Sometimes there really are economies of scale. And the nation's health insurance exchanges may be a case in point.
As rocky as its rollout was, it cost the federal exchange, healthcare.gov, an average of $647 of federal tax dollars to sign up each enrollee, according to a new report. It cost an average of $1,503 – well over twice as much – to sign up each person in the 15 exchanges run by individual states and Washington, D.C.
The report, released Wednesday, was compiled using data from federal enrollment figures and federal exchange funding for both the federal and state exchanges. It was written by Jay Angoff, a former Missouri Insurance Commissioner and one-time director of the Health and Human Services office in charge of implementing the health exchange program.
Even California, the most efficient of the state-run exchanges, at $758 per enrollee, still spent more than the average in the federal exchange. And California was the only state-run exchange with a per-person average under $1,000.
What was not expected, said Angoff in an interview, is that the five states whose governors and/or legislatures were among the most adamant about resisting the Affordable Care Act — Florida, Texas, Georgia, Virginia, and Michigan — ended up with the lowest per-person enrollee costs. Florida's cost per enrollee was just $76; Texas' was $102, and Michigan's $427.
"The states that fought the ACA the hardest ended up with exchanges that have been very efficient," he said.
All of the states with very high per-enrollee costs have one thing in common — relatively small populations. Yet it took millions of dollars to set up each exchange, so the smaller states couldn't spread the costs. "Below some size, it doesn't make sense for a state to run its own exchange," Angoff said.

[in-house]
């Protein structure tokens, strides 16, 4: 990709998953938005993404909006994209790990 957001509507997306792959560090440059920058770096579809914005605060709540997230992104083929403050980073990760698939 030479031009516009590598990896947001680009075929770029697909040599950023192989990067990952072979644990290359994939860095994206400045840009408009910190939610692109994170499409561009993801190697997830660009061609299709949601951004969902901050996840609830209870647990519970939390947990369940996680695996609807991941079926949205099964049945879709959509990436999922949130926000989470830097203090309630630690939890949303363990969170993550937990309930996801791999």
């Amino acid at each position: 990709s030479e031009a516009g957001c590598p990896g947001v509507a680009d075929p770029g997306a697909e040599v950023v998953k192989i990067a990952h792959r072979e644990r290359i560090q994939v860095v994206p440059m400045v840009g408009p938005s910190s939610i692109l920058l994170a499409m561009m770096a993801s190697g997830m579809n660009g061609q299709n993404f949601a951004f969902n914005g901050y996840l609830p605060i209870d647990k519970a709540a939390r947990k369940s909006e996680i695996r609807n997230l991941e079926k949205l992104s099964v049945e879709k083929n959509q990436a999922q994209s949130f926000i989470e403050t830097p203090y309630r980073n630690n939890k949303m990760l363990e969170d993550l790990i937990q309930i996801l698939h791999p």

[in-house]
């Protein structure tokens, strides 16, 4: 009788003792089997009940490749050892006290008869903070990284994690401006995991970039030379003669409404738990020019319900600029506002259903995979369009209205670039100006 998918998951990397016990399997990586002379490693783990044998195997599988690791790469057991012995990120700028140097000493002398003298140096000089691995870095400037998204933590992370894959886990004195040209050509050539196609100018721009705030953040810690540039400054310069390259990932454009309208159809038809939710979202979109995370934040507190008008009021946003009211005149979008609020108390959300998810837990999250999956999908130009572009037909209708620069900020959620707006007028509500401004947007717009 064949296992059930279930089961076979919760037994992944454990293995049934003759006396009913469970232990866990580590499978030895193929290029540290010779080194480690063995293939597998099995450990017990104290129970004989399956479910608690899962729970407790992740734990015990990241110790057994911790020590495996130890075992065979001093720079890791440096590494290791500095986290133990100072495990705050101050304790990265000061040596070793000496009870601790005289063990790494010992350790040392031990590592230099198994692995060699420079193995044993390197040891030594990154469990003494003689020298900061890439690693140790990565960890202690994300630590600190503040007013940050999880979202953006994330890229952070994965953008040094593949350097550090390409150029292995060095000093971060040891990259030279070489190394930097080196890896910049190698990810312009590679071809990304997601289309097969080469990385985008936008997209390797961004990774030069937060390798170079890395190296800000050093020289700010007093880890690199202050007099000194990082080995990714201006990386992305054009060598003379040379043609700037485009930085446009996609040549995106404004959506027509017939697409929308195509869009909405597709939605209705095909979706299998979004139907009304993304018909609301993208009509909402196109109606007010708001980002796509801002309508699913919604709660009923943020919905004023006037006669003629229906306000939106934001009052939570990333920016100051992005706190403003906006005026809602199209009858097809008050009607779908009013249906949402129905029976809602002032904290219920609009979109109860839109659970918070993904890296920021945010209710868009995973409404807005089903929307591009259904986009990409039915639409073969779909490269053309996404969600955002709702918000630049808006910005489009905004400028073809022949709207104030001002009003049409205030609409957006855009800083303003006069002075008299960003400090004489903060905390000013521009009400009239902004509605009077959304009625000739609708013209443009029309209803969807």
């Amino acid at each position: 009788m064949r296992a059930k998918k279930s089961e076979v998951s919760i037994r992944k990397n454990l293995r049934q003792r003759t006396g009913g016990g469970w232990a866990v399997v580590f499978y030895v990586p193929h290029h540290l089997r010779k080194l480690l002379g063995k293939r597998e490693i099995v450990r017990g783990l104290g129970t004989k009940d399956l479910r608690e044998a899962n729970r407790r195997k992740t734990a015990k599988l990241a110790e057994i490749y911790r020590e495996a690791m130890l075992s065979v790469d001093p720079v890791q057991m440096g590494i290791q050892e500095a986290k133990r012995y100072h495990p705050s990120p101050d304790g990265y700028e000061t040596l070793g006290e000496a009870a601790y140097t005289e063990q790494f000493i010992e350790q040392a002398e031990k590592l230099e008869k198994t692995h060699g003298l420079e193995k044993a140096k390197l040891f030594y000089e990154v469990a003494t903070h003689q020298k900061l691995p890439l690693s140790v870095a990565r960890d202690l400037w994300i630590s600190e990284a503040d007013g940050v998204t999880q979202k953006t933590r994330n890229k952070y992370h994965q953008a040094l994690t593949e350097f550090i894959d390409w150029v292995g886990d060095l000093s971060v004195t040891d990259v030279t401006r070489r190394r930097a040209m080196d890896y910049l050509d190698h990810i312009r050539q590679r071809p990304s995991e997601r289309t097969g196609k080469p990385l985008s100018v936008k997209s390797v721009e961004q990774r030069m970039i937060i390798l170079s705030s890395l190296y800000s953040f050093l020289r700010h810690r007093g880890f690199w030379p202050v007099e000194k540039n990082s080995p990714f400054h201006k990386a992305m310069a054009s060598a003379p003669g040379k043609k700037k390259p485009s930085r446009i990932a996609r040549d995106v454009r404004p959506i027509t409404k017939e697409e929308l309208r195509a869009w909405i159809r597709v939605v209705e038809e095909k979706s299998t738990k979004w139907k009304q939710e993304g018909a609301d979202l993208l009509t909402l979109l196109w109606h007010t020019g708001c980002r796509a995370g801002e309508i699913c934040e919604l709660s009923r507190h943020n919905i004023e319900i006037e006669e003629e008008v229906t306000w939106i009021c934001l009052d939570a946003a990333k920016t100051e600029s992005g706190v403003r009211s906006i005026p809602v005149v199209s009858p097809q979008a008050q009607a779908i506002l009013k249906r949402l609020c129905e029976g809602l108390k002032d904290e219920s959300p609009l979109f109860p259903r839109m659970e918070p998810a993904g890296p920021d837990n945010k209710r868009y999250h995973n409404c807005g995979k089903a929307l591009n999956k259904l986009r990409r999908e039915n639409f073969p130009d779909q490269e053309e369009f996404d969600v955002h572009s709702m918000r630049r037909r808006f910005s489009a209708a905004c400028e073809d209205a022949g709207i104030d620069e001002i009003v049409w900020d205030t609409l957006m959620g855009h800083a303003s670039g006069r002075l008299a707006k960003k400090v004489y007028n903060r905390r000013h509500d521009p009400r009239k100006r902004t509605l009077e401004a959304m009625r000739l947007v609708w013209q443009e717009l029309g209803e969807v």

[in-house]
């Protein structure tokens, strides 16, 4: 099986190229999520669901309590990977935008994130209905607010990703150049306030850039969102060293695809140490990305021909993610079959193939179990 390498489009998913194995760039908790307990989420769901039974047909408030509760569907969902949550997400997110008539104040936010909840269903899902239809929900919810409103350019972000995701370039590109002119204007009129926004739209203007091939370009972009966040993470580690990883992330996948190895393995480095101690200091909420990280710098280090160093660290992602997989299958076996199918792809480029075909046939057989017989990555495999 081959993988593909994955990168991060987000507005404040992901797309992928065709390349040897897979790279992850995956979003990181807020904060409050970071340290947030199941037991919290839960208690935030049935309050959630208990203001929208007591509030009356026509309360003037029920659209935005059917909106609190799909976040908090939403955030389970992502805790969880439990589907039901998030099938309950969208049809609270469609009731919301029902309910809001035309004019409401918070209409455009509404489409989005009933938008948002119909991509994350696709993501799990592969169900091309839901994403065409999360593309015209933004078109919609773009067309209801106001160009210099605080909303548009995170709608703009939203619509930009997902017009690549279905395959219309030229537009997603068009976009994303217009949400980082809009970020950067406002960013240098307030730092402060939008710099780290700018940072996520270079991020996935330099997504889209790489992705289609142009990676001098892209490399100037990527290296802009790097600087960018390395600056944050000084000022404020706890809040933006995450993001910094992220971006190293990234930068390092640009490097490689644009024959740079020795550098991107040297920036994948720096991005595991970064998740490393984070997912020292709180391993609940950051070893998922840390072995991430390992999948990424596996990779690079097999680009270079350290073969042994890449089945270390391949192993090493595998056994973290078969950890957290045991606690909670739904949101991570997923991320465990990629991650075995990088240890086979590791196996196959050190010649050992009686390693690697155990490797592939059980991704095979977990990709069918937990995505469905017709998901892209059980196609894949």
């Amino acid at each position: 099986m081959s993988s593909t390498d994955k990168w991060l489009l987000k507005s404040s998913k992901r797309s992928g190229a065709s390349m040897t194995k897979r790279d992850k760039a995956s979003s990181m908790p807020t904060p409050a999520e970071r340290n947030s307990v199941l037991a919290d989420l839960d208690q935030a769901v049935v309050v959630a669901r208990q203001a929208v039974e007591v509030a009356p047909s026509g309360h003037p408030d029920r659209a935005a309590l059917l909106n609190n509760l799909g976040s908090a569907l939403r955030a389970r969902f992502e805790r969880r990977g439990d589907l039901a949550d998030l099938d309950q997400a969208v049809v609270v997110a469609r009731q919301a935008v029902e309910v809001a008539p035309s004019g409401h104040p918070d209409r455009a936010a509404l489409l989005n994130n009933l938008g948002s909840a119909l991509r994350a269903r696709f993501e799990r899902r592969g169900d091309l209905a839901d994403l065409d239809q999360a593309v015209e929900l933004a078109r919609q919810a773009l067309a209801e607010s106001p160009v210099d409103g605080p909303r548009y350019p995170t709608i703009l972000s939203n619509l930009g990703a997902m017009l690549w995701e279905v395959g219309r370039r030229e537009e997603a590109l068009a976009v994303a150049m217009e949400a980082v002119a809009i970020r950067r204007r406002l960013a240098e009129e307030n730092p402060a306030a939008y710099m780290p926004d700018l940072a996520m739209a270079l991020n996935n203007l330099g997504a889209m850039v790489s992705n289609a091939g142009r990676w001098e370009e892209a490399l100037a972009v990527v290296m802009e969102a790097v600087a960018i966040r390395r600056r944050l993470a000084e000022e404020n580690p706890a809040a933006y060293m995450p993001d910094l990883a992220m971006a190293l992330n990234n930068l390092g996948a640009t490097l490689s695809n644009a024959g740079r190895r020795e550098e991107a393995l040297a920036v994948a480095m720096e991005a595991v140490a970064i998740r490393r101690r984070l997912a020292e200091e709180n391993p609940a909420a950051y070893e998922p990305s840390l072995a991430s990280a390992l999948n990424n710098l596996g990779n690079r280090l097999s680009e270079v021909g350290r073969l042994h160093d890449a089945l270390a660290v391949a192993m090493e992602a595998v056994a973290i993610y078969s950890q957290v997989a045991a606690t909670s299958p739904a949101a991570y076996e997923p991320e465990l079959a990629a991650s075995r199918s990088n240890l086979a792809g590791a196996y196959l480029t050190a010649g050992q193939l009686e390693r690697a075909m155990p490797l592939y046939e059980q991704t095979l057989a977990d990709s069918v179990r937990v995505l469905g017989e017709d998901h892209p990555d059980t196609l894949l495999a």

For example, "Hawaii got $200 million in grant funding," he said. "For a state of a little less than 1.4 million," it enrolled 8,592 people. At the same time, New York, with 19.7 million people, "got a little more than twice as much money" — $429 million — and enrolled 370,000 people.
Angoff said it does make sense to let states whose exchanges are functioning well to continue, but the federal government might want to reconsider letting other states establish their own exchanges, and encourage those whose exchanges aren't doing so well to become part of healthcare.gov.
Oregon, for example, whose website failed somewhat spectacularly, and whose exchange is now under investigation by the FBI, according to The Oregonian, has already decided to join the federal exchange.
Maryland, on the other hand, which has also suffered from serious problems with its exchange, has decided to retool using technology pioneered by Connecticut.
"If a state exchange is working, great," Angoff said. But if not, "does it make any sense to throw good money after bad?"